International Law and Scarcity

by Kristen Boon

Scarcity of land, water, food, fish…These are common refrains today, and yet they beg an important question: what is scarcity?  This was the starting point of a terrific conference this week organized by the Dean Rusk Center, at the University of Georgia Law School, the Georgia Journal of International and Comparative Law, and OJ friend Professor Harlan Cohen.

The definition of scarcity can be approached in three ways.  Usually, scarcity is determined by supply and demand.  When demand outruns supply, it goes, we are in a state of scarcity. Nonetheless, the economic view of scarcity is not the only relevant framework because it doesn’t address questions of access.   Another way of looking at the issue, therefore, is through the window of rights and justice.  In other words we must consider vulnerability, exclusions, and access when we are assessing access.  Finally, we might look at the use of exhaustible resources on a trajectory.  As resources are used, we move down a slope.  The issue then is where are we on that slope with regards to exhaustible resources, and what should we do about it?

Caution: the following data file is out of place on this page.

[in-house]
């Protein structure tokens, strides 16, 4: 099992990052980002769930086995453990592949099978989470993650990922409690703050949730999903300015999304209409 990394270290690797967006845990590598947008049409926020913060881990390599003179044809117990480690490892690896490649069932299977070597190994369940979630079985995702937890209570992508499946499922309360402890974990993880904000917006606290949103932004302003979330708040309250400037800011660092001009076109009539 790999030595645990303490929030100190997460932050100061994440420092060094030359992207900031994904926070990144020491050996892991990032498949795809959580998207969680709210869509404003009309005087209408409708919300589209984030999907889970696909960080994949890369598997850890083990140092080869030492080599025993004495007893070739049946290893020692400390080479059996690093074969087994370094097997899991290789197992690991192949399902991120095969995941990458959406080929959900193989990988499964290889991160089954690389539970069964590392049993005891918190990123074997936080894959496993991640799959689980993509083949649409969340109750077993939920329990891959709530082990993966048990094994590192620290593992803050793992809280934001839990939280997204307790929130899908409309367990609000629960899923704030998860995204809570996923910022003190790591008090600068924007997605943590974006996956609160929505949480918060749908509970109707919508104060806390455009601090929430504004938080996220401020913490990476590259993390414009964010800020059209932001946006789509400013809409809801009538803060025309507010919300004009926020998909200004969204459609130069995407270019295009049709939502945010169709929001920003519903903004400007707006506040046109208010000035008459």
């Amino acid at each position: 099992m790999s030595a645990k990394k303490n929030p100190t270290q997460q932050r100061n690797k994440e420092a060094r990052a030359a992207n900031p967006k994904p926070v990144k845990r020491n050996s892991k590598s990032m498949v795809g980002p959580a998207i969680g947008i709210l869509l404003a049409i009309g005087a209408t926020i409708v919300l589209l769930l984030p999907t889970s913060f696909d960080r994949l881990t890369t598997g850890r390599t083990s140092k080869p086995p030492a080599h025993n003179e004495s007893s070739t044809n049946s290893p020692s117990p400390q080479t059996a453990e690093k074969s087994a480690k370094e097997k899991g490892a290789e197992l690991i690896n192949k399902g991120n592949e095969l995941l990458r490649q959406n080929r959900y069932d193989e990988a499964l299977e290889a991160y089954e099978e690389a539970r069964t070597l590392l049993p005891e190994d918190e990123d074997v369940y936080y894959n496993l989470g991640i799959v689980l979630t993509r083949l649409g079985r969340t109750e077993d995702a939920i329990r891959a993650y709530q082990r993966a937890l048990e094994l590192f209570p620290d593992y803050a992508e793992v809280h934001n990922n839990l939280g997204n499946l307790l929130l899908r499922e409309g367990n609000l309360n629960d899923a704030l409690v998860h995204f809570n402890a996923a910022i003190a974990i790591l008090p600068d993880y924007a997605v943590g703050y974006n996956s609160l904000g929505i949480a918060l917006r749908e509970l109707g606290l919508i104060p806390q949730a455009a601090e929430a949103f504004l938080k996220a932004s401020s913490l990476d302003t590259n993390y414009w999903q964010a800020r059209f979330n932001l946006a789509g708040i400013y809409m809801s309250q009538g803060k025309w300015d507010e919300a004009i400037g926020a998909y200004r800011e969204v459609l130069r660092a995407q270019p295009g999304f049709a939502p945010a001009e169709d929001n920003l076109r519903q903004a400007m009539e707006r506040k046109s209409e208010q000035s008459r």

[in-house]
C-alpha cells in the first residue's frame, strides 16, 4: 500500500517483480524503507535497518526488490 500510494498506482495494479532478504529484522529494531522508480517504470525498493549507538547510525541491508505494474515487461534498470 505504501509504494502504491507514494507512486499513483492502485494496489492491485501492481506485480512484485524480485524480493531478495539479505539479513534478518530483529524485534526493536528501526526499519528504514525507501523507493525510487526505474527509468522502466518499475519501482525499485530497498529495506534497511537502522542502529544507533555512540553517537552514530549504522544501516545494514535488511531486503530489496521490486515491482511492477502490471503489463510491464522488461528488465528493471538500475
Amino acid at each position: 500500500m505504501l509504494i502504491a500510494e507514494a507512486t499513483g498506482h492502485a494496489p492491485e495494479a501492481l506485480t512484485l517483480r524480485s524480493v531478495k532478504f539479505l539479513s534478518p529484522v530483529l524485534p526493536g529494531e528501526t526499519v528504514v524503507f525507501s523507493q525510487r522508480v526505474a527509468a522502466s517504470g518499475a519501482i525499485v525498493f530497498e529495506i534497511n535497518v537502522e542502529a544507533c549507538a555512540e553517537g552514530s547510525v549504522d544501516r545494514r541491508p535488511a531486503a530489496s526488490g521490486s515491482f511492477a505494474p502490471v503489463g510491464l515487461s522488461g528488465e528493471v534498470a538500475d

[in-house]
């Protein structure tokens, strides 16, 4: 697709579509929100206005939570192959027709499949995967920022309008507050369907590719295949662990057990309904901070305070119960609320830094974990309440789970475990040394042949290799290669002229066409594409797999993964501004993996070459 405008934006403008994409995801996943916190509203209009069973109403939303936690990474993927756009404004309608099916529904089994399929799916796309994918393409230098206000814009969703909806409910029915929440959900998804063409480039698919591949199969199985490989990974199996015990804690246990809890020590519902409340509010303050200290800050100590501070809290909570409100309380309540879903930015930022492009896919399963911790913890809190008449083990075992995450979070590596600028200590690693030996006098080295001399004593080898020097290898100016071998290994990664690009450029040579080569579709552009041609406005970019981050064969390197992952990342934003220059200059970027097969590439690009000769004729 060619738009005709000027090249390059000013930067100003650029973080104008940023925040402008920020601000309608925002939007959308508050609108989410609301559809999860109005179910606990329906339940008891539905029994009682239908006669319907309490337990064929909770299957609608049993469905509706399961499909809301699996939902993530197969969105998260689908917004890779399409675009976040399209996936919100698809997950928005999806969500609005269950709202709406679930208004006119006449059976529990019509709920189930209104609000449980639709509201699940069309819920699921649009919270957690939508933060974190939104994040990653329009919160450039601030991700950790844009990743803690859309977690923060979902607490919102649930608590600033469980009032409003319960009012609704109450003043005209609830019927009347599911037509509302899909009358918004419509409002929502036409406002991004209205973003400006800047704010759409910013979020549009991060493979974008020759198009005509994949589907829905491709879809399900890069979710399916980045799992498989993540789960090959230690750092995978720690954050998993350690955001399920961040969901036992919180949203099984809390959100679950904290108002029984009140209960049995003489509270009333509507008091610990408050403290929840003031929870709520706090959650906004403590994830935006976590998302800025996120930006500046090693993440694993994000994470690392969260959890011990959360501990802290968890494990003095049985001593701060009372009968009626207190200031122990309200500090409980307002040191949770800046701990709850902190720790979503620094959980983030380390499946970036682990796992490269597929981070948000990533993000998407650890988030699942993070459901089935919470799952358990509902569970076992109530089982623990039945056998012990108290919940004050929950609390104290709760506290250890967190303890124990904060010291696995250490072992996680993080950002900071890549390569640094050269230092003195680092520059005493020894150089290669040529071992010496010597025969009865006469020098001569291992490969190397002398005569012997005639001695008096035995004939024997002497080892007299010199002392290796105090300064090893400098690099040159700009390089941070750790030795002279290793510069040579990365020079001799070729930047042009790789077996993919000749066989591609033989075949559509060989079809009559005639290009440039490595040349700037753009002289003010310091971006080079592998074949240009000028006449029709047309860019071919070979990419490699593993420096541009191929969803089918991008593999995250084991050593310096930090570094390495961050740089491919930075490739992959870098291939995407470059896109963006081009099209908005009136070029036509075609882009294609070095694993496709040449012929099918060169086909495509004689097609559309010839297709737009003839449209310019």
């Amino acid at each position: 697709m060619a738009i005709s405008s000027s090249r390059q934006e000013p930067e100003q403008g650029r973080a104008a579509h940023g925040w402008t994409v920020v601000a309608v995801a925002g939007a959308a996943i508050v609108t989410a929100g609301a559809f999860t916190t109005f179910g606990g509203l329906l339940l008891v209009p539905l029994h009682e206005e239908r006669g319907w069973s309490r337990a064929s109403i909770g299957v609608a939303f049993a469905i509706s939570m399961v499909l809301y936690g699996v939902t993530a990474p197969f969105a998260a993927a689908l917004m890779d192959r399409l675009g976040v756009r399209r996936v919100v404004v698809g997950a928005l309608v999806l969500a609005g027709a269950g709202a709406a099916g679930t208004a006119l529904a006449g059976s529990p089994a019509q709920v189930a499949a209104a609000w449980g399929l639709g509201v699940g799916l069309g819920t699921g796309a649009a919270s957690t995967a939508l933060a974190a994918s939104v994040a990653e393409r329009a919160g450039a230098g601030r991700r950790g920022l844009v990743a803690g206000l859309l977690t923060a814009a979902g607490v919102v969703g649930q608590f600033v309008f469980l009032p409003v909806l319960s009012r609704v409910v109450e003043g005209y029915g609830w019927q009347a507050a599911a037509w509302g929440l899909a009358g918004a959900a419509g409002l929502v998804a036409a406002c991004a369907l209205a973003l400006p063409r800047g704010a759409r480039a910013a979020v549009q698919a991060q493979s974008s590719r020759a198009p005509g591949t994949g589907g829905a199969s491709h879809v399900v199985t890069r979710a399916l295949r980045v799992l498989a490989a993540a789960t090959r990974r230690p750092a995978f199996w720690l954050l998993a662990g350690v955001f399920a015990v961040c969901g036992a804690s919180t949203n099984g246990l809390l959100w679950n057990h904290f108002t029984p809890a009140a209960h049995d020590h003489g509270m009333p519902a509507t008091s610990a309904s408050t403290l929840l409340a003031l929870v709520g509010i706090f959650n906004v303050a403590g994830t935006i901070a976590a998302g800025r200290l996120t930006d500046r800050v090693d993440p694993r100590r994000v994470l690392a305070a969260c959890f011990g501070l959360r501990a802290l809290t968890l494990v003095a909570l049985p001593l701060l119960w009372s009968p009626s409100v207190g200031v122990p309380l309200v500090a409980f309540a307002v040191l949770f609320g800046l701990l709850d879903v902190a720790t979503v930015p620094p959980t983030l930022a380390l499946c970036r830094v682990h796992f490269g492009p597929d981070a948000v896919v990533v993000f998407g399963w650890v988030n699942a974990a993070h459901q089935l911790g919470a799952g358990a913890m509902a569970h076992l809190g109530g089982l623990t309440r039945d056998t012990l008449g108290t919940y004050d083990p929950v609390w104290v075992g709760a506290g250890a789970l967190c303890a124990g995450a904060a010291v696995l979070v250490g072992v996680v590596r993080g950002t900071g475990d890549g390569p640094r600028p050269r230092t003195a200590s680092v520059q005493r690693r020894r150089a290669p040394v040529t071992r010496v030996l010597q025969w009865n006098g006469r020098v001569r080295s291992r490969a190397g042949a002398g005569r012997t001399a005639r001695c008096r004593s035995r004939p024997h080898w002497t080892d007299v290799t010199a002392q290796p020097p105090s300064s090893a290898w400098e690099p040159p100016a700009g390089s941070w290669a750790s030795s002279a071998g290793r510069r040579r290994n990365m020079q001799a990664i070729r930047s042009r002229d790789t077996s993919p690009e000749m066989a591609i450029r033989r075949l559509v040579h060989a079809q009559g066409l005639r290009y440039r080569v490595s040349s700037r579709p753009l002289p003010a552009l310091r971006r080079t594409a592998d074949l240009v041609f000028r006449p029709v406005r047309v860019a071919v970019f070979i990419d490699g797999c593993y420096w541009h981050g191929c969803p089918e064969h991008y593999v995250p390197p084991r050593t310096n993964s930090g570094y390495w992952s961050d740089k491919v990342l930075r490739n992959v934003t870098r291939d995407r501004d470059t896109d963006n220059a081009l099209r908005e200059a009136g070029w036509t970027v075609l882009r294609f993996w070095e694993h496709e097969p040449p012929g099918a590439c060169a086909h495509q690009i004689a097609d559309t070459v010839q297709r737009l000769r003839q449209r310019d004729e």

On the issue of how to respond to questions of scarcity, members of the panels canvassed opportunities to conserve, redistribute, substitute, innovate, acquire, and even abandon.  Some were particularly keen to highlight the problems of waste, as we contemplate scarcity.   Nonetheless, the discussion led to the suggestion we can’t get a handle on any of the scarcity issues in one area without coming to terms with the fact choices may need to be made about what uses are most important.  Normative choices about what to prefer, perhaps based on substitutability, will be part of the solution.  (Although, water and air of course are not substitutable.) Moreover, we might need to think hard about governance choices in order to make those institutions stick.  Management and regulation are therefore part of the conversation.

But these approaches raise big questions about whether to think about all these issues separately or together, in emergency/crisis terms or in terms of long-range planning, locally or globally.  Ultimately, it may depend on what resources we are talking about.  For my part, I discussed scarcity and redistribution in the case of Bluefin Tuna, which I have blogged about here.

Comments are closed.